Our weekends fall on Mondays and Tuesdays: “hospo hours” dictate that this be so. On our weekends the rest of the world goes back to work, and we catch up on eating and talking together. We cram five days worth of being unable to share a meal with the person we love most, into two days of glorious eating. This usually involves a lot of French cheeses and Ed using me as a test audience for future menu additions. We cram five days worth of being unable to talk about daily happenings with the person we love most, into two days of intense talking. This weekend we talked a lot about this blog and what we want to do with it.
We agreed that The Chef and Photographer will never be a traditional food blog. We acknowledged that people wanting recipes will get very frustrated when they visit our site. But we also hoped that people interested in knowing about processes, and an insight into our industries from our perspective, would leave feeling satisfied. Following on from my post about developing our blog, we’ve decided to share more about what we eat, how we make things, what we grow and why we grow it.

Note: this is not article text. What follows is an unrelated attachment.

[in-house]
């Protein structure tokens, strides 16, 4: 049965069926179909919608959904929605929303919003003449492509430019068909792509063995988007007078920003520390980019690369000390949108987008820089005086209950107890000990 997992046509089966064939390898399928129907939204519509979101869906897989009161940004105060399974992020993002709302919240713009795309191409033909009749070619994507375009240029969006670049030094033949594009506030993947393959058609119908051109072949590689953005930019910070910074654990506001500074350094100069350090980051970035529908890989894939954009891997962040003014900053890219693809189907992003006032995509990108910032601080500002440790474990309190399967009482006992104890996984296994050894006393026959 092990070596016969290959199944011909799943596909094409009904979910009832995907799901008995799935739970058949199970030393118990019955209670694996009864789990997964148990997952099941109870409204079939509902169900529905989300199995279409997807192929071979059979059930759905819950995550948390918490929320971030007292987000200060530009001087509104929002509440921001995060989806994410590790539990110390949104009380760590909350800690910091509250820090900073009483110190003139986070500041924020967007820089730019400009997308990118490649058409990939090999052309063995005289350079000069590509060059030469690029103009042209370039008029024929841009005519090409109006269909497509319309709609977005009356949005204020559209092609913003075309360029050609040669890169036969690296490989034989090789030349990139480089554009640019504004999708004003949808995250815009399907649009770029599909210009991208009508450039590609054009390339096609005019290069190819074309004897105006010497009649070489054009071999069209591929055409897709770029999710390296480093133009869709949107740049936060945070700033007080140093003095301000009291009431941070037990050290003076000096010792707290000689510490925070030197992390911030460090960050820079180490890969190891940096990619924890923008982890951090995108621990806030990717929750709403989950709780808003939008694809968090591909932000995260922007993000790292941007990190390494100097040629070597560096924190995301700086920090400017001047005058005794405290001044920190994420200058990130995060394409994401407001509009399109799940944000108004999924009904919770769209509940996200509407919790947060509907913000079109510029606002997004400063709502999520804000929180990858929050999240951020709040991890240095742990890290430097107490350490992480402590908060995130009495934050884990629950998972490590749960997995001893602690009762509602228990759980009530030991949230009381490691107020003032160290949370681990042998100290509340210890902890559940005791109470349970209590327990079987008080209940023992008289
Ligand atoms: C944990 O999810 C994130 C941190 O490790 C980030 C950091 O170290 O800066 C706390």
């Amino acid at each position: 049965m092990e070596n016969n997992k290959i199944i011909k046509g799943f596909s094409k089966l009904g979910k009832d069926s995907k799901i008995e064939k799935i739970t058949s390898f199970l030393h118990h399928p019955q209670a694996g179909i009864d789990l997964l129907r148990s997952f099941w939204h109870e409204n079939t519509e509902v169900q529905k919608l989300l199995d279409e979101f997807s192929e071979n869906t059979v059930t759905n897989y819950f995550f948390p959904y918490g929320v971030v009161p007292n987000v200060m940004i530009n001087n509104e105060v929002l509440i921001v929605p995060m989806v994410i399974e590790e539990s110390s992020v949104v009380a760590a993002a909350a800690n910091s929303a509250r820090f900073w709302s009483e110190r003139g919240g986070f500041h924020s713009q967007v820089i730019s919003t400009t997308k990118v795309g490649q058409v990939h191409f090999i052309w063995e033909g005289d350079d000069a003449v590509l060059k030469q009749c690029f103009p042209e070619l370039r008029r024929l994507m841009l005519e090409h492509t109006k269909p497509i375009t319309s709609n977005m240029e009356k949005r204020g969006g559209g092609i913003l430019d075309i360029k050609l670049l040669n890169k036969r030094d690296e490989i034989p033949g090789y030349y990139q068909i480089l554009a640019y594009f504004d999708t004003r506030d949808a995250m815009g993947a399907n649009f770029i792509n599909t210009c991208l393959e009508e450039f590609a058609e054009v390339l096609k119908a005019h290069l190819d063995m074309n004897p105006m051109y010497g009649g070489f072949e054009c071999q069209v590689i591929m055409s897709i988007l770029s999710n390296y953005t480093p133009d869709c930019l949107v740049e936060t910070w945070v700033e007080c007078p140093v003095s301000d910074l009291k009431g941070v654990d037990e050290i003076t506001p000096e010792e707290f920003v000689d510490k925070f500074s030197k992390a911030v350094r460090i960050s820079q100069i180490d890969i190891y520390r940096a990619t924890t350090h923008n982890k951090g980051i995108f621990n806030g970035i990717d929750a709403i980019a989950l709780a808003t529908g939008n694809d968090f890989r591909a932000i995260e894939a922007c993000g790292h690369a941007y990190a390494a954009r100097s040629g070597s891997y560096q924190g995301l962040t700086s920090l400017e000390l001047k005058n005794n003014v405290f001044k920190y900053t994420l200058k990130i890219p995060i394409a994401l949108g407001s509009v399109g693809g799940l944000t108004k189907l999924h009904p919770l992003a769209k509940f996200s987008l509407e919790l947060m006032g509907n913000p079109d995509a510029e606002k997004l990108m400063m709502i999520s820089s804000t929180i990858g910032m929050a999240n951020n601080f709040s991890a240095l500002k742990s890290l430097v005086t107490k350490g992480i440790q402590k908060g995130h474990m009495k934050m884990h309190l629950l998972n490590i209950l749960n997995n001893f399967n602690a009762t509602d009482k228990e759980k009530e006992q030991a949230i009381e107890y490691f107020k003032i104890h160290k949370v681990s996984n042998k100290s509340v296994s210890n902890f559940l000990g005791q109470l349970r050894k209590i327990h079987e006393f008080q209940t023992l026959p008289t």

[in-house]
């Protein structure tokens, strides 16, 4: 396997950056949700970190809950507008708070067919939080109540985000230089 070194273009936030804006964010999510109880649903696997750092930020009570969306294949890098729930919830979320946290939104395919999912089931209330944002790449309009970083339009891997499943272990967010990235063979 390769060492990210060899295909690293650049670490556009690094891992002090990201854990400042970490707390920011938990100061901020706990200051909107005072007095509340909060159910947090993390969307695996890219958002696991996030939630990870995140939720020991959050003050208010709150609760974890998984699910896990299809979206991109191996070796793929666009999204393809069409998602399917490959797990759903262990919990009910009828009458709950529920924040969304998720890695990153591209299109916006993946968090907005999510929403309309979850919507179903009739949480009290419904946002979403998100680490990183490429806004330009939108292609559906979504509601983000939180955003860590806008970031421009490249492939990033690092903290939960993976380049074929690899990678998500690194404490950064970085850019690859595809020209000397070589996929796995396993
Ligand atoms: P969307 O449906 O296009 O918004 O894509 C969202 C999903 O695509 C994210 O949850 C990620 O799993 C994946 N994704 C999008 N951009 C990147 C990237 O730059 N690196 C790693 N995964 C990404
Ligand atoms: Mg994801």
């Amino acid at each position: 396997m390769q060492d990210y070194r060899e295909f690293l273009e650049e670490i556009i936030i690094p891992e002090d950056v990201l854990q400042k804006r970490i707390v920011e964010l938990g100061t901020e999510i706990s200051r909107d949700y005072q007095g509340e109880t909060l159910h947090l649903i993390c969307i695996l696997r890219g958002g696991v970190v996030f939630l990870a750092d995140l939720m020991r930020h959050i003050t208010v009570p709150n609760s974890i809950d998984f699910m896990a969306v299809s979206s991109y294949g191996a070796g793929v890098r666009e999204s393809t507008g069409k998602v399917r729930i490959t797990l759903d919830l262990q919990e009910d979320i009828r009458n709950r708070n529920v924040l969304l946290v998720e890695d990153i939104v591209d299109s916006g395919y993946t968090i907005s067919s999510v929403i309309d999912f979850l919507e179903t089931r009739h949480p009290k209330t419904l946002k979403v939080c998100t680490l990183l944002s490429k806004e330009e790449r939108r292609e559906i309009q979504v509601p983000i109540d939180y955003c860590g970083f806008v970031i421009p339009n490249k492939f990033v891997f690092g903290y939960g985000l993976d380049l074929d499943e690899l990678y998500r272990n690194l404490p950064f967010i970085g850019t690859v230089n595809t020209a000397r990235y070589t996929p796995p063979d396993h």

On the note of growing plants and then using their bounty… figs and blackbirds occupied our Tuesday afternoon. I am in constant battle with the hungry local blackbirds: to be able to pick 13 unpecked figs and ripen them on a windowsill, is nothing short of miraculous. But then I had 13 oddly ripe figs that needed to be used in a hurry. Ed rescued me by slitting them open and then covering them with honey, coarse brown sugar, flakey sea salt, Szechuan pepper, freshly picked thyme and broken cinnamon sticks. I grilled them, and burnt all the raisins we scattered over them, but somehow also perfectly cooked the figs. This is how we eat at home: unplanned, spontaneous, rustic and always a bit experimentally.
I ate some straight away: oven-warm, melting a bed of vanilla coconut ice-cream, and lavished with more of J. Friend & Co’s amazing Wild Thyme Honey. But we can also confirm that these spicy figs make a great dance partner for some blue cheese, Bleu d’Auvergne, to be precise.
PS. We did say this wasn’t going to be a traditional food blog with recipes.